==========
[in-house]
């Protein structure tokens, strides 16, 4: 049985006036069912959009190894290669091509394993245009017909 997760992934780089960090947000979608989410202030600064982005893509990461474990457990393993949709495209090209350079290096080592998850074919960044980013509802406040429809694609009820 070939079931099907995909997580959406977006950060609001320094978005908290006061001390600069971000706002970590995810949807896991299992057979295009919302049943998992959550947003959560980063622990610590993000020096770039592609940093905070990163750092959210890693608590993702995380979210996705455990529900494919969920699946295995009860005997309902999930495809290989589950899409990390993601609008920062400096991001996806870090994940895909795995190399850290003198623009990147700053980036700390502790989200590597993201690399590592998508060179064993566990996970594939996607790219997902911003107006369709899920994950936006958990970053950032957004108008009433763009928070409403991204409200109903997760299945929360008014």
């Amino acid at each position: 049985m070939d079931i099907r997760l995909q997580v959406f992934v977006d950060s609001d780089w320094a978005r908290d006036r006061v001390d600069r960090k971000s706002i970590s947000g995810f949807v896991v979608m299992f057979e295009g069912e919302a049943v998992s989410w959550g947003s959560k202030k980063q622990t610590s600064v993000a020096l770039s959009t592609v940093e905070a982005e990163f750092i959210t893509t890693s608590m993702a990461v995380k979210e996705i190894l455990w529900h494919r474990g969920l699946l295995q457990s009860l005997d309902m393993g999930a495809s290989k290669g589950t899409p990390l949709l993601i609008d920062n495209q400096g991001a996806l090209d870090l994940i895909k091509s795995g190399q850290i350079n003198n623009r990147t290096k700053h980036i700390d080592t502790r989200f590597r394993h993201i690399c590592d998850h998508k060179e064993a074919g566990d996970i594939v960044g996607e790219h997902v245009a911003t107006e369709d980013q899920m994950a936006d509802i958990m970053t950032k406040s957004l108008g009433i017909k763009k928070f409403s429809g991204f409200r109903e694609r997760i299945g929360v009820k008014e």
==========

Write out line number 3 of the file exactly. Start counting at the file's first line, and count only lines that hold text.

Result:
């Amino acid at each position: 049985m070939d079931i099907r997760l995909q997580v959406f992934v977006d950060s609001d780089w320094a978005r908290d006036r006061v001390d600069r960090k971000s706002i970590s947000g995810f949807v896991v979608m299992f057979e295009g069912e919302a049943v998992s989410w959550g947003s959560k202030k980063q622990t610590s600064v993000a020096l770039s959009t592609v940093e905070a982005e990163f750092i959210t893509t890693s608590m993702a990461v995380k979210e996705i190894l455990w529900h494919r474990g969920l699946l295995q457990s009860l005997d309902m393993g999930a495809s290989k290669g589950t899409p990390l949709l993601i609008d920062n495209q400096g991001a996806l090209d870090l994940i895909k091509s795995g190399q850290i350079n003198n623009r990147t290096k700053h980036i700390d080592t502790r989200f590597r394993h993201i690399c590592d998850h998508k060179e064993a074919g566990d996970i594939v960044g996607e790219h997902v245009a911003t107006e369709d980013q899920m994950a936006d509802i958990m970053t950032k406040s957004l108008g009433i017909k763009k928070f409403s429809g991204f409200r109903e694609r997760i299945g929360v009820k008014e």